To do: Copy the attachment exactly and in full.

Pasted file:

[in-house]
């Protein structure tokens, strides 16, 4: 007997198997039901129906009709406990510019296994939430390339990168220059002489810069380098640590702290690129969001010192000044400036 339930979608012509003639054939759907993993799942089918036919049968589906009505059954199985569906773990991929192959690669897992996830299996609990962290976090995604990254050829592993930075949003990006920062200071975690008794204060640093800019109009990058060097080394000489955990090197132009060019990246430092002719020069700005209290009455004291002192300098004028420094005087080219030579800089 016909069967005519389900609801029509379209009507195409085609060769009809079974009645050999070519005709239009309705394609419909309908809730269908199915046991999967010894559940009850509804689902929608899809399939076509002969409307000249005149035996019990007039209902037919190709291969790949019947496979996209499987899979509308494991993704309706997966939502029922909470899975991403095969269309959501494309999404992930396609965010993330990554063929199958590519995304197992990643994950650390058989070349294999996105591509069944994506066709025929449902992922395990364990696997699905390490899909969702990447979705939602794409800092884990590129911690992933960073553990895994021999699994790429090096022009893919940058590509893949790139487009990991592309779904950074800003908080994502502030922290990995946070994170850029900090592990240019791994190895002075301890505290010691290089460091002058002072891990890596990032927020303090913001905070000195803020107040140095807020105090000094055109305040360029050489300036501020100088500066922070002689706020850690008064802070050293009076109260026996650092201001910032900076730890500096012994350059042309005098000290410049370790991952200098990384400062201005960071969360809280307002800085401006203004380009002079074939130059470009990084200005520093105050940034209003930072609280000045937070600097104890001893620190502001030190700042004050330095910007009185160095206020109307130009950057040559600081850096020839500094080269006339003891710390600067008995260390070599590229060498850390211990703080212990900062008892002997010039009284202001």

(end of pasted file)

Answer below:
[in-house]
């Protein structure tokens, strides 16, 4: 007997198997039901129906009709406990510019296994939430390339990168220059002489810069380098640590702290690129969001010192000044400036 339930979608012509003639054939759907993993799942089918036919049968589906009505059954199985569906773990991929192959690669897992996830299996609990962290976090995604990254050829592993930075949003990006920062200071975690008794204060640093800019109009990058060097080394000489955990090197132009060019990246430092002719020069700005209290009455004291002192300098004028420094005087080219030579800089 016909069967005519389900609801029509379209009507195409085609060769009809079974009645050999070519005709239009309705394609419909309908809730269908199915046991999967010894559940009850509804689902929608899809399939076509002969409307000249005149035996019990007039209902037919190709291969790949019947496979996209499987899979509308494991993704309706997966939502029922909470899975991403095969269309959501494309999404992930396609965010993330990554063929199958590519995304197992990643994950650390058989070349294999996105591509069944994506066709025929449902992922395990364990696997699905390490899909969702990447979705939602794409800092884990590129911690992933960073553990895994021999699994790429090096022009893919940058590509893949790139487009990991592309779904950074800003908080994502502030922290990995946070994170850029900090592990240019791994190895002075301890505290010691290089460091002058002072891990890596990032927020303090913001905070000195803020107040140095807020105090000094055109305040360029050489300036501020100088500066922070002689706020850690008064802070050293009076109260026996650092201001910032900076730890500096012994350059042309005098000290410049370790991952200098990384400062201005960071969360809280307002800085401006203004380009002079074939130059470009990084200005520093105050940034209003930072609280000045937070600097104890001893620190502001030190700042004050330095910007009185160095206020109307130009950057040559600081850096020839500094080269006339003891710390600067008995260390070599590229060498850390211990703080212990900062008892002997010039009284202001």